Of course as I slowly backed up and turned to run. Suddenly, out of the darkness and seemingly out of the void, a figure came running towards me. I wondered if it was the owner of the dogs. But the dogs had come from the other direction. No more time than it took for this thought to enter my mind and then disappear, there was a young, but ageless, man standing in front of me. As I looked back on this experience, later the next day, I realized that the dogs had suddenly disappeared.
This young man seemed to be agitated or maybe scared; he was speaking a language (not Spanish) that I had not heard before, except for a short phrase in English. Pointing at me he said, “Quetzalcóatl —the Sixth Sun.” Then other words, which I could not understand, then repeatedly again and again pointing at me: “Quetzalcóatl —the Sixth Sun!” Time seemed to have stood still as he was now pointing to my feet. Did he want my running shoes—but his shoes looked brand new! More strange words and then once again he repeated, “Quetzalcóatl —the Sixth Sun” while pointing at my shoes. I’d just run into a pack of vicious dogs that seemed to have disappeared; now this strange person was calling me “Quetzalcóatl—the Sixth Sun”.
Next he removed his non-descript baseball cap, which also appeared brand new, and offered it to me. In my many travels I have learned that in many cultures it is impolite and dis-respectful to refuse a gift. I took the cap even though I didn’t want it. Then deciding that this interchange was not getting us anywhere, I handed back the cap. Then a strange thing happened. As I placed the cap in his hands I looked closely into his eyes. The eyes are the windows into the soul to the depths of creation; I felt rather than saw an endless timeless space reflected in his eyes. This feeling is very difficult to put into words—it’s sadness but not sadness, it’s compassion but not compassion, it’s reality but not reality, it’s the meeting point of chaos and order and order and chaos! As he accepted the hat back, I had this overwhelming urge to hug him. There were no words exchanged as I broke the hug which didn’t feel real. Realizing this would be a good time to leave I smiled slightly, bowed turned and started running back the way I came. After a few steps, I looked back—he was not there/he had disappeared.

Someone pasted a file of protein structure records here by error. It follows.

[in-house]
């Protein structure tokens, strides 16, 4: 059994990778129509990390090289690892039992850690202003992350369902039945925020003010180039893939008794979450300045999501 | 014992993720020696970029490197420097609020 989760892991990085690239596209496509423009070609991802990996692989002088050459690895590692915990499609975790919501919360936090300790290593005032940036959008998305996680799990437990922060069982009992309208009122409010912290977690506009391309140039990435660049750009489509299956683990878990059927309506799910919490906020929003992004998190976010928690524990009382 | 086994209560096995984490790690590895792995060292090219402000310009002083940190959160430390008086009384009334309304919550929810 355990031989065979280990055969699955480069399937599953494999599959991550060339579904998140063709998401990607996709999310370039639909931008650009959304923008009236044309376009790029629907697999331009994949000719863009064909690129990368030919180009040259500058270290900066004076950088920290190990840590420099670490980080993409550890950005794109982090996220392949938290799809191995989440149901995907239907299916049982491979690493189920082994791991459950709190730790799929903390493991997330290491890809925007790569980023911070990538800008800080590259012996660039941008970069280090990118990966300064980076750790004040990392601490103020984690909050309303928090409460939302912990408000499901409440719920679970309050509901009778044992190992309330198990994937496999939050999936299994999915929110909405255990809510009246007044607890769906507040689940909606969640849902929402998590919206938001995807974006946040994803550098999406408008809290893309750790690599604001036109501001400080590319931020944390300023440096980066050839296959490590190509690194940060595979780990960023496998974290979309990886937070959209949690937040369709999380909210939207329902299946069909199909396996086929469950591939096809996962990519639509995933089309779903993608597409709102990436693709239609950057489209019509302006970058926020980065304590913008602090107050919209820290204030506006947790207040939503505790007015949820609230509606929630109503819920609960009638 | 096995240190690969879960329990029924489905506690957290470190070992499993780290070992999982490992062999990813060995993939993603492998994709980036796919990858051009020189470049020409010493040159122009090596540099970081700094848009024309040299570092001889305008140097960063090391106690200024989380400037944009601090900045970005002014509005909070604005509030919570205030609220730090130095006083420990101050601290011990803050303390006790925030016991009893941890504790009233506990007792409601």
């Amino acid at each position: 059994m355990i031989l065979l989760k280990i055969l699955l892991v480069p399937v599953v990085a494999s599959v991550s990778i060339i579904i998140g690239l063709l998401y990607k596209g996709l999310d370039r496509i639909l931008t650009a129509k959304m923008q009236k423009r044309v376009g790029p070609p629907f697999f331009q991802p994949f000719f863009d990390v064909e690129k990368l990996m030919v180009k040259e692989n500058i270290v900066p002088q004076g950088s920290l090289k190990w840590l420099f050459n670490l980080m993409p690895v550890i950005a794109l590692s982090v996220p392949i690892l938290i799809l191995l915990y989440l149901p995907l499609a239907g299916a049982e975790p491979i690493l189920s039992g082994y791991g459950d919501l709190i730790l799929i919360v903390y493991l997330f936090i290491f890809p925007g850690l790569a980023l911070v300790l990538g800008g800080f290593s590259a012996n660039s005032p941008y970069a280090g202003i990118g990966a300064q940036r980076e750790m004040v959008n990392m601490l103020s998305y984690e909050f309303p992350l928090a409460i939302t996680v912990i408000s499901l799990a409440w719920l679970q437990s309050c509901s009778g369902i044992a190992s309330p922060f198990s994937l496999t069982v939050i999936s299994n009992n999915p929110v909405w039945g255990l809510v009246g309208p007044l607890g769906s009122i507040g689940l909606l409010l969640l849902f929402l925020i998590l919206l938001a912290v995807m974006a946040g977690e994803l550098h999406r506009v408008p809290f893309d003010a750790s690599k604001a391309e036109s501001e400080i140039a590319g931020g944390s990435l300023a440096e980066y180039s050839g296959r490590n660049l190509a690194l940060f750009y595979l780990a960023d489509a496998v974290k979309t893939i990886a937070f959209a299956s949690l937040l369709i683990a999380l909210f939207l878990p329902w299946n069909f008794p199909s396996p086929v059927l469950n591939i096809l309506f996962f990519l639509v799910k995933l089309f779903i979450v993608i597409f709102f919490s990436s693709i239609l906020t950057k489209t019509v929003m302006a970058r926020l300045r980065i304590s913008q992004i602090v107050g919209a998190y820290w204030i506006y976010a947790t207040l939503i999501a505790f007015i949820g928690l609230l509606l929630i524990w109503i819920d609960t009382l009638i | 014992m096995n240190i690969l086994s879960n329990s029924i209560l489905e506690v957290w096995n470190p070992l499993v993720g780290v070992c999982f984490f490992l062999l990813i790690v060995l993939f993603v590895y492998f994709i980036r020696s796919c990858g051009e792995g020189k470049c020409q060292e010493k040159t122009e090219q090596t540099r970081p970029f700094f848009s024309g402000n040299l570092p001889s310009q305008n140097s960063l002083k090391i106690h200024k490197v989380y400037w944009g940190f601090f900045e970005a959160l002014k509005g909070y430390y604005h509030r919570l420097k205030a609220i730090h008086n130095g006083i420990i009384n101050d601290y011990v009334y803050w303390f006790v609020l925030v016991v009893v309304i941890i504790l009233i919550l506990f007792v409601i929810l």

Well, so much for an uneventful run! After what happened, the mere act of running seemed boring; a few more minutes passed and then the sound—a rifle shot in the distance and the undeniable ricochet near me!
In times of danger our mind and our body can respond to the threat in a variety of ways; fear may freeze us or courage may move us and sometimes we just react without any conscious though at all. It wasn’t fear or courage just reaction as my legs moved the fastest that they moved in many years. But at that moment, my mind, being the wondrous thing that it is, remembered a scene from a movie starring Peter Falk. As the characters are running and being shot at (I believe on an airstrip in Central America), Peter Falk yells “serpentine.” Guess what, that’s what I did—zigzag…another shot, no ricochet and finally safety, not in the light but in the dark!
Over the years since 1995, I’ve wondered about his emphasis on pointing to my shoes while saying: “Quetzalcóatl—the Sixth Sun” and then the hat. Never figuring out the meaning of both, it remained an enigma to me until several years later when it struck me out of the clear blue. All shoes have one thing in common – soles (soul) and for the hat that covers our head—symbolically mind. He was saying that I had the mind and soul of Quetzalcóatl—the Morning Star! One last point, it is important to note that the final creation of the Fifth Sun took place at Teotihuacán.
Quetzalcóatl may be viewed spiritually as the “sacred and precious energy that has blossomed.” In other words, “matter ‘buds and flowers’ because of the power uniting the opposites.”[i] Quetzalcóatl, the Feathered Serpent, is the awakened divine human. And this awakening is achievable in this lifetime, here and now.
[i] Laurette Séjourné, Burning Water, 104.